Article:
Mercury


What is Mercury?
Mercury is a shiny, silver-white metal (chemical symbol “Hg”) found in small amounts in the earth’s crust. Mercury is toxic to living organisms. Mercury exists as metallic mercury (such as is used in thermometers), inorganic mercury (such as mercuric chloride and used in batteries, paper manufacturing, mercury-based pesticides, and chemical industries), as well as organic mercury (such as methyl mercury – volatile, water soluble, highly toxic and found in large fish such as bass, sharks, tuna, and swordfish). Mercury, carried by wind and rain, is found throughout the environment mostly due to man-made releases such as burning of coal and oil, incineration, and applications of pesticides. Other sources include improperly disposed household products, such as mercury containing outdoor paints.

How is Mercury tested?
A properly collected and preserved (with Nitric Acid) sample must be obtained. The “holding time” (i.e., time which mercury must be analyzed after sample collection) is 28 days. There are a two NJDEP certified test methods for mercury – a Cold Vapor Atomic Absorption (AA) Technique and Inductively Coupled Plasma (ICP)/MS method. The detection limits vary by method and instrumentation. The test method must achieve a detection limit lower than the Maximum Contaminant Level (MCL).

What is the current Standard?
Mercury is a constituent classified as a “primary” standard and has a Maximum Contaminant Level (MCL) of 2 ppb (ug/L – micrograms per Liter).

What are the potential Health Effects with ingesting Mercury in water?
Potential health effects include kidney and nervous system disorders. Inorganic mercury is poorly absorbed through the gastro-intestinal tract. Young children are more sensitive than adults to inorganic mercury since it is more easily absorbed into their bodies. At high exposure, inorganic mercury can affect the renal system as well as the nervous system causing symptoms such as irritability, nervousness, changes in vision or hearing, and difficulties with memory.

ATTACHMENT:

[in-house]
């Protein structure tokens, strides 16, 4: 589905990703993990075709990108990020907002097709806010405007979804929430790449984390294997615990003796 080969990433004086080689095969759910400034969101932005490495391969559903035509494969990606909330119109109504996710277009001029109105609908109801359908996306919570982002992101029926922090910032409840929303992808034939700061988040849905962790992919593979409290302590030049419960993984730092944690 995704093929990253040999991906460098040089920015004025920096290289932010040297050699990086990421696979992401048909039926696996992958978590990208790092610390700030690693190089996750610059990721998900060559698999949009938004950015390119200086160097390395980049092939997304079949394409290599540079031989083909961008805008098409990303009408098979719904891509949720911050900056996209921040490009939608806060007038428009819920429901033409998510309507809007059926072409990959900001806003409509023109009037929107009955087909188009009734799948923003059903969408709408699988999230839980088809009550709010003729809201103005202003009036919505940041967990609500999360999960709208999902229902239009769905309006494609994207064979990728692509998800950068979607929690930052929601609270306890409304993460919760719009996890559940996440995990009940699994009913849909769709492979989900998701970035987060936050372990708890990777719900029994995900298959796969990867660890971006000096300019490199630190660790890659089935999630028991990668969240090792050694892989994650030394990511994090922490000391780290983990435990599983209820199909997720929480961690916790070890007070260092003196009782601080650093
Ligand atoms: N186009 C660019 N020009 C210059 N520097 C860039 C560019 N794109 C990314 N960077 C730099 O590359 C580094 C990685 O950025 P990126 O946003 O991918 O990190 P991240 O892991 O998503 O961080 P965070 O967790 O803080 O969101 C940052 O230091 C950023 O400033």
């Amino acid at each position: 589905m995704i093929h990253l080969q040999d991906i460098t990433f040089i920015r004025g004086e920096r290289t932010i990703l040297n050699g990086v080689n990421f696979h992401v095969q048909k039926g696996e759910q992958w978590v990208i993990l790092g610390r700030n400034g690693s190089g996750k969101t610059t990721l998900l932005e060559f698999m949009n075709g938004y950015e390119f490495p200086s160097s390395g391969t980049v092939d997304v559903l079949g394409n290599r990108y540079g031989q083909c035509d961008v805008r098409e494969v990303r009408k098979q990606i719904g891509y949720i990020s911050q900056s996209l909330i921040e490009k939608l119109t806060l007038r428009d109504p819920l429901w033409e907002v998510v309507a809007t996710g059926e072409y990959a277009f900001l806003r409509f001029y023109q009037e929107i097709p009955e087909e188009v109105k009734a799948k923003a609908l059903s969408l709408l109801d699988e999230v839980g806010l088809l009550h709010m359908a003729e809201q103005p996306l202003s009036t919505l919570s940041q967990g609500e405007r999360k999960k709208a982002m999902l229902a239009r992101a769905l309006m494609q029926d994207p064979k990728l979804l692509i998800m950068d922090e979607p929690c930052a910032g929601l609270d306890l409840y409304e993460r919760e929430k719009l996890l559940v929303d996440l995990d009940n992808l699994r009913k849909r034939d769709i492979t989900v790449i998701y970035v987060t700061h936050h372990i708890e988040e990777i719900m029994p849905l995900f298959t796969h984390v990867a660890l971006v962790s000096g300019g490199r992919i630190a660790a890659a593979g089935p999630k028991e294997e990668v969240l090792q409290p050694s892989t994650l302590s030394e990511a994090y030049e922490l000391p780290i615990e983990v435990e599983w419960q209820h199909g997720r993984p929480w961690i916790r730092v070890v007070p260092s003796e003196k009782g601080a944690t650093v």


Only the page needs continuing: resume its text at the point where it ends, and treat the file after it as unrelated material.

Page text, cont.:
Should I continue to use my water if Mercury is found above the MCL?
The answer is no for drinking water consumption. You should alert the local health agency and follow their advice. Also, do not boil water as a method of treatment because this can release certain forms of mercury into the air and can increase the levels of inorganic mercury as the water evaporates.

What steps can I take to reduce Mercury levels in my water?
Short Term:
purchase bottled water.
Long Term: 1.) Connect to public water 2.) Well replacement 3.) Water Treatment: Point of Entry Treatment System (POET) or Point of Use (POU) Treatment System such as KDF-55 with pH adjustment, distillation and reverse osmosis for inorganic mercury and granulated activated carbon for organic mercury. 4.) Contact you local Health Agency and a Water Treatment Professional.

If you install a water treatment system, be sure to conduct another test after the water has been treated to verify that the system is working effectively.

What can I do to help prevent mercury pollution?
Once mercury is released it is difficult to remove, so the best practice is to prevent mercury from entering the environment. Hence, do not buy mercury-containing items if a substitute is available. Properly dispose of or recycle Mercury containing products such as thermometers, batteries, paint and pesticides.

Where can I go for more information?
Your best help may be your local Health Agency. Also, go to the Helpful Links section of this website.


This information is meant to serve as a basic overview of the material discussed. Always obtain professional advice prior to implementing a plan of action.